Frankel’s: A Modern Jewish Deli Grows in Brooklyn

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Frankel’s storefront, via Facebook

In honor of Passover, which begins this Friday at sundown, it felt only fitting to take a closer look at Frankel’s, the newly opened delicatessen and appetizing shop at 631 Manhattan Ave.

It’s not to say the iconic delis of yesteryears can’t cut it anymore, but there’s clearly been a revival written about aplenty everywhere from The New York Times to Bon Appétit Magazine. But what Frankel’s offers is more than just a good brisket — it’s a modern, younger take on old school dining.

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Frankel’s pastrami salmon, dill cucumber and scallion cream cheese on a bagel, via Facebook

As the saying goes, where there’s smoke, there may be smoked salmon. And there’s plenty of it at Frankel’s. The menu brings you dishes straight from the old country — hand-rolled bagels, fluffy matzah balls, cooked daily hot pastrami and corned beef sandwiches, slow-cooked brisket and artery-clogging chopped liver.

The food tastes as it should: deliciously salty yet fresh — a delicate balance of simplicity and flavor and portions that are generous but not overboard. They don’t seem to be reinventing traditional fare, but rather honoring the classics from their grandma’s kitchen to your belly.

Paired with these traditions, Frankel’s is taking a page from the booming fast casual industry, with a smaller menu, targeted tastes and an emphasis on food quality. They are focusing on the simplicity and specialty of their offering, but in a venue that’s anything but old school.

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The white subway tiles and walls provide a clean, simple and inviting place to gather (if you can handle the lines that have been forming of late and the limited 18 seats available). They’ve been selling out of food around 3pm everyday, but hope to open for dinner and beyond in the coming months. The music is low but vibrant – likely due to the musical background of co-founder Alex Frankel, a member of the synthpop duo Holy Ghost!. It’s been said that other music industry folk are investors and patrons as well (e.g., rapper Despot and Run the Jewels rapper-producer El-P).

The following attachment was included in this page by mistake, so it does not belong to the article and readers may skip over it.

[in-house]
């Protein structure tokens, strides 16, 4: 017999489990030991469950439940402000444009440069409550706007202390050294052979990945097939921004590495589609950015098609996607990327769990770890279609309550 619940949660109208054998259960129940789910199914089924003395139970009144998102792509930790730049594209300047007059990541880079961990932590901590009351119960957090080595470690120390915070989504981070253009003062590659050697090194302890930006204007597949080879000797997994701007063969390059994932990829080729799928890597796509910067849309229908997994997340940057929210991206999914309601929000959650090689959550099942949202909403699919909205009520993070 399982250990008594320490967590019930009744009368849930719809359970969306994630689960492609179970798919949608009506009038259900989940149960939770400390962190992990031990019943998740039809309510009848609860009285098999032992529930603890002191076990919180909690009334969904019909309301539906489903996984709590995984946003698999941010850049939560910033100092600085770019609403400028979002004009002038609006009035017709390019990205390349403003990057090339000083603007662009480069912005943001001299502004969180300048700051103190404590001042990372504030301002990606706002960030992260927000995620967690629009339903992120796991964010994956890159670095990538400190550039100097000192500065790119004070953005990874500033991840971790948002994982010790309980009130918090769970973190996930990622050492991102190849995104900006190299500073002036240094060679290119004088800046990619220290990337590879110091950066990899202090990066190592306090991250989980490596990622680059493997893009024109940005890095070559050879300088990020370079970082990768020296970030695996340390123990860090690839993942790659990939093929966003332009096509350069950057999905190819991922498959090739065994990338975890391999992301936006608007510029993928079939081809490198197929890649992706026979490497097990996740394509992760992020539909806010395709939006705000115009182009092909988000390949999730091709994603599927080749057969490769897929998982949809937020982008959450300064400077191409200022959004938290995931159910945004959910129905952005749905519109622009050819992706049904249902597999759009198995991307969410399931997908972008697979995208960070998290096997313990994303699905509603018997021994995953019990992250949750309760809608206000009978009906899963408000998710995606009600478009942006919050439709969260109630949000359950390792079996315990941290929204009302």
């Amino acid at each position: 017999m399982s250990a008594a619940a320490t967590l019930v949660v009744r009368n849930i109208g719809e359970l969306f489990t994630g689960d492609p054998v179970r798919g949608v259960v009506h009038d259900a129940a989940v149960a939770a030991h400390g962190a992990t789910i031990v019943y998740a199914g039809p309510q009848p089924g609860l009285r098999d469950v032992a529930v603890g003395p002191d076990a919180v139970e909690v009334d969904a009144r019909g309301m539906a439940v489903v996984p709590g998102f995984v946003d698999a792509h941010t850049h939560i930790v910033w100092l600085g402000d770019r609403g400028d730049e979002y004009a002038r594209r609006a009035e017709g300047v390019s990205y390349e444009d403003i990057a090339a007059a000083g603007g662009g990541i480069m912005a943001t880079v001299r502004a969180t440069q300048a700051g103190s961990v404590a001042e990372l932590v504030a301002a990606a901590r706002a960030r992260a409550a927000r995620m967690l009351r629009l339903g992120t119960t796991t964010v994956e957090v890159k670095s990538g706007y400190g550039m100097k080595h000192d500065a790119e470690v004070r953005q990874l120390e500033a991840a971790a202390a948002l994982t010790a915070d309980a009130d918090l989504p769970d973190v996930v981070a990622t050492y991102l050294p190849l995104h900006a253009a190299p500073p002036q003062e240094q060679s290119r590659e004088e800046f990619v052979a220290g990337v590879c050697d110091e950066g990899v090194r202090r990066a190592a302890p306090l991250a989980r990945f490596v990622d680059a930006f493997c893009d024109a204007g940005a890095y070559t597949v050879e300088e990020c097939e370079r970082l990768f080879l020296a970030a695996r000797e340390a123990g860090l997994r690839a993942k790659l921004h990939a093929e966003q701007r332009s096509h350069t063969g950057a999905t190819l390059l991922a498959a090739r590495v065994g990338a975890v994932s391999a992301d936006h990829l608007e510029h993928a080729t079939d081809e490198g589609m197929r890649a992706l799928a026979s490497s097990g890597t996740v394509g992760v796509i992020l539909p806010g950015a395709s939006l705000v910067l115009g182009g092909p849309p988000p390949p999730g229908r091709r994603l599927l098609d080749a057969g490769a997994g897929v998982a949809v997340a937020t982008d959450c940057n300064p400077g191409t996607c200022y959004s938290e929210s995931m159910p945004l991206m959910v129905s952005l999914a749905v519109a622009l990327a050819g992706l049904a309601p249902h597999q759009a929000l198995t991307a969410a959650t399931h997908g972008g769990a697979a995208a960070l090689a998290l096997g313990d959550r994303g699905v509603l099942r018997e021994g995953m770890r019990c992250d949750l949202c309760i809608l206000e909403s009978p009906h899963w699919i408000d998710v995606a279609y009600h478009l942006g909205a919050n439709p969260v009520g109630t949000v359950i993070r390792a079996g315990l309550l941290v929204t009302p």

Alex is joined in the venture with his brother Zach, a former chef at Jack’s Wife Freda. You can find them working the counter and greeting passersby outside. You can also get a glimpse into their heritage and history with family portraits taken from bar mitzvahs and holidays adorning the wall. The siblings also recruited Food Network alum Ashley Berman, who serves as executive chef, and added her grandma’s recipes to the mix as well, with slight modifications and alterations.

Some of the tricks of the trade are the fresh, local ingredients (fish from Acme Smoked Fish and pastrami and corned beef from a “secret smokehouse” nearby that’s then finished onsite). They have been embraced by the local community, sourcing materials for construction from local vendors and working collaboratively with other restaurants.

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It’s clear the idea of community, family and traditions reigns supreme at Frankel’s — where even the receipt includes some Jewish gilt with a reminder to “call your mother!” So if you are looking for that last minute fixing for the family Passover Seder or a casual, cool brunch any day of the week (except Monday), stop by Frankel’s and be part of the movement that’s making old school food modern.

About Clarice Jacobson

A culinary explorer, sports fan and nature/outdoor gear appreciator @rease612

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